We spent a good 30-40 minutes waiting for the climbers to summit, and made an aerial reconnaissance of the entire West Buttress Route.  Things looked really good.  There are still just small camps at 7800, few camps at 9,700 and 10,200, a big camp at 11,200 and 14,200, and a small camp at 17,200.  Eventually the three climbers hit the top, we shot some amazing photos and we flew back to Talkeetna.  

Our deep thanks to Yukon Dave for generously sharing his flight with myself, Vance, Phil, Ian, and Larry.

This will be my 19th expedition to climb Denali and is a second attempt for Larry Sanford and Cindy Outlaw, as both were stopped short of the summit in 2007 during high winds up high.  Joining us will be Phil Nicoletti, and Vance Checketts.  This trip will be run under the excellent direction of Mountain Trip, who has provided two great guides, Nick Shepherd, and Ian Nicholson.  This will be Nick's 3rd Denali trip and Ian's 1st.  Both are great climbers, and will be providing additional horse power to our group.  

Our plan for our May 18 fly-on is to have breakfast, meet with the National Park Service and then fly onto the mountain around 11 am.  We will spend the day getting organized at Kahiltna Basecamp (7200') on the Southeast Fork of the Kahiltna, and then getting an early start to move camp to our next camp at 7800'.  This first move will take us a bit over five miles up the 40+ mile long Kahiltna Glacier and involves a short descent to the main glacier before a long slog up to the camp located near the Northeast Fork of the Kahiltna Glacier.  We will be moving with about 120 lbs. of gear per person and will split the weight between our sleds and our packs.  The glacier looks to be in very good condition (few open crevasses, nice smooth surface, reasonably direct trail) and we hope the trip runs smoothly.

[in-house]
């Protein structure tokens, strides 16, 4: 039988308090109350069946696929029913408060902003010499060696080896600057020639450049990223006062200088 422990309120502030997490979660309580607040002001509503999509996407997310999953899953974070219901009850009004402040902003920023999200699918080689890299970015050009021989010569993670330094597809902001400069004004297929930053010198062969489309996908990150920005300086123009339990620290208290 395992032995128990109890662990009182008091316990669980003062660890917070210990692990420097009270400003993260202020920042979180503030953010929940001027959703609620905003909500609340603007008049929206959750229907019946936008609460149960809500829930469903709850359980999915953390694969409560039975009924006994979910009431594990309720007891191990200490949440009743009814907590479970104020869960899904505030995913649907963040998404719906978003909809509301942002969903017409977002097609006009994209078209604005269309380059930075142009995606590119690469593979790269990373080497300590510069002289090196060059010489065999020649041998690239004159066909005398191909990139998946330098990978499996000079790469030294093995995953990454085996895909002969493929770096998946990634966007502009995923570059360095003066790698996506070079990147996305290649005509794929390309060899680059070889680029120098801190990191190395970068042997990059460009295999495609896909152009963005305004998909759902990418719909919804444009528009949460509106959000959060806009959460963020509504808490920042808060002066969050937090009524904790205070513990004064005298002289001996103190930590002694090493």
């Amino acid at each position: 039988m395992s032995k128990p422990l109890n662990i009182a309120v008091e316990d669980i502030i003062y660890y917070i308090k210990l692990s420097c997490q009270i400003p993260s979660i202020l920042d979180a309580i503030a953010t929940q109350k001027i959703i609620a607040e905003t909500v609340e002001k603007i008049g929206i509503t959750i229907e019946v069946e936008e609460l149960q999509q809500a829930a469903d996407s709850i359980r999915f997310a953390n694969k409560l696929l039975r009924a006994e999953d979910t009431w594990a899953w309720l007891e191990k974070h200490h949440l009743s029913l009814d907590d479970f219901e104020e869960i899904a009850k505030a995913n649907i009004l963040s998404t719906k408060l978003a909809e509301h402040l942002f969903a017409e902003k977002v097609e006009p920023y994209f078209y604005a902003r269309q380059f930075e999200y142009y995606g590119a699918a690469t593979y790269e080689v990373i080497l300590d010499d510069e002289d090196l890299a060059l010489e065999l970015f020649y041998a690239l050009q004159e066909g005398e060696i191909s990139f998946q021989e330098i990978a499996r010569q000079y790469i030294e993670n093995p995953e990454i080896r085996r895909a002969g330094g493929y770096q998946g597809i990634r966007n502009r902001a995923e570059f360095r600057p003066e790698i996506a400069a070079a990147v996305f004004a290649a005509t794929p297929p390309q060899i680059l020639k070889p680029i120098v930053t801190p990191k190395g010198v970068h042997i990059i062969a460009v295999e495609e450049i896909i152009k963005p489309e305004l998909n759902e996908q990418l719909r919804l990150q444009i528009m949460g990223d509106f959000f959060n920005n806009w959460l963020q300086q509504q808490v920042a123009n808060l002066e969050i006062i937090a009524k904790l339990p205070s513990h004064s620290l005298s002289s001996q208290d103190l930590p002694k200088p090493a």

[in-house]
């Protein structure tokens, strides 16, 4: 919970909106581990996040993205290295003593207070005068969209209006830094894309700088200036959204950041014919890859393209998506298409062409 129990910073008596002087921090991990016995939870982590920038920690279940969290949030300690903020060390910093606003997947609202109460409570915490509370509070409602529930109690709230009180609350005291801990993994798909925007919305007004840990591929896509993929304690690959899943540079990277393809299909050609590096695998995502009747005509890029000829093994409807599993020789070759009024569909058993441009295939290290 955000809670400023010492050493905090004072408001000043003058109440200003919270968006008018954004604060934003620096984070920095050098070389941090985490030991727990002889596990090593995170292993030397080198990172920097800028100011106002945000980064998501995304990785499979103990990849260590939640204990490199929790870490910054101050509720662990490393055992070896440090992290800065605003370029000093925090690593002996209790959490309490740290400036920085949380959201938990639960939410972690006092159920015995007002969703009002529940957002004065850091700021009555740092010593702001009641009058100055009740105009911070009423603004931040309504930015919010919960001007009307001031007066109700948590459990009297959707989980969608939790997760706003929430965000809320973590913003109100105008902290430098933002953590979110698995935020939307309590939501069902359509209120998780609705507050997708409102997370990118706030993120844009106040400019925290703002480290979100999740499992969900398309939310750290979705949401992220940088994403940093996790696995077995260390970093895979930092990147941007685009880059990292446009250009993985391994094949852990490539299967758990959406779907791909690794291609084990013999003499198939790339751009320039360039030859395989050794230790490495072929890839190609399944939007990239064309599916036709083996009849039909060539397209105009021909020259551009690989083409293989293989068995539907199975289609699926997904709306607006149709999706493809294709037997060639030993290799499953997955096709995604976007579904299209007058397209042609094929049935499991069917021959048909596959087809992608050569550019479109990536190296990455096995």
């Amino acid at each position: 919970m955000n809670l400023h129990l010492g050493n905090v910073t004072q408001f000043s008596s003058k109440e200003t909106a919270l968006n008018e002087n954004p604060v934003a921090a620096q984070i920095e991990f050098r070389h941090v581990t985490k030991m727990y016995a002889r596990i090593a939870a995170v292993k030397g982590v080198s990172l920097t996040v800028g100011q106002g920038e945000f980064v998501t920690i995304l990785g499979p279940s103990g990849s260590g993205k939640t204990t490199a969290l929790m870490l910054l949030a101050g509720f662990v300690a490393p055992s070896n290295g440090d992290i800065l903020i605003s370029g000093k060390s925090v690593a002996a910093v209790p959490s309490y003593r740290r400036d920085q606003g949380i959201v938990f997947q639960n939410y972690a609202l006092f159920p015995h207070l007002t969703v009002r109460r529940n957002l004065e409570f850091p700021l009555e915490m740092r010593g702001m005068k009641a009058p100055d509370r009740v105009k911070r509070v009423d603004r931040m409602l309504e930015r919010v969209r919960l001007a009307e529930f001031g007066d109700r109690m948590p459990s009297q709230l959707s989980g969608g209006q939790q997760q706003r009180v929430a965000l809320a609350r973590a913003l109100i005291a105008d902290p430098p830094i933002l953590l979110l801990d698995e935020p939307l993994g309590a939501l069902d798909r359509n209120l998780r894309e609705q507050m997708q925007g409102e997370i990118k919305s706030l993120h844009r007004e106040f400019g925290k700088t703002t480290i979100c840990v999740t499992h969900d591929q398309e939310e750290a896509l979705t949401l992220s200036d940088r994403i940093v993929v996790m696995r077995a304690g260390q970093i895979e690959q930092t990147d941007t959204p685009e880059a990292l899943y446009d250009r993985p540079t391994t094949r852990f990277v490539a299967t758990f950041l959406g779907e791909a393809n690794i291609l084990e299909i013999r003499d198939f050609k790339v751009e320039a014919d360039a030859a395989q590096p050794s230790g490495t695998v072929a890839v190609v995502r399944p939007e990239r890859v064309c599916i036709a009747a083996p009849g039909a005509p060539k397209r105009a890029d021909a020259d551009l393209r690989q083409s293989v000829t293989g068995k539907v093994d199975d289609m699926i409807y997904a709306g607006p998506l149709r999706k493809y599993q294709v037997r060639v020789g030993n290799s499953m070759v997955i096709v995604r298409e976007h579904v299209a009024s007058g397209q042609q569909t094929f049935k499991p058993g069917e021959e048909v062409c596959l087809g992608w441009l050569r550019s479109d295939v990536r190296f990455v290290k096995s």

Our tentative plan looks like this:

May 18 Fly onto mountain
May 19 Move from Kahilitna Base (7200') to Camp 1 (7800')
May 20  Carry to Kahiltna Pass (10,300') and return to Camp 1
May 21 Move to either 10,300' or 11,200'
May 22 Back carry from 10,300' or rest at 11,200'
May 23 Carry to 13,600' and return to 11,200'
May 24 Move from 11,200 to 14,200'
May 25 Back carry from 13,600'
May 26 Carry to 16,200' or rest at 14,200'
May 27 Carry to 16,200 or rest at 14,200'
May 28 Move to 17,200 or rest at 14,200'
May 29 Summit or Move to 17,200' or rest at 17,200'
May 30 Possible summit day
May 31 Possible summit day
June 1 Extra Day
June 2 Extra Day
June 3 Extra Day
June 4 Extra Day
June 5 Extra Day
June 6 Descend from 17,200' to 14,200'
June 7 Descend to Kahiltna Basecamp
June 8 Fly back to Takeetna

Things rarely go according to plan up here, so the trip could take even longer than this and will depend primarily on the weather we receive this year.  We have a great group, all the food and fuel we need, and everyone is ready to go.  Now we just need to go do it.

Posts will be here, but will be subject to Olivia's guiding schedule (BUSY), so we will also be posting on the Mountain Trip website at: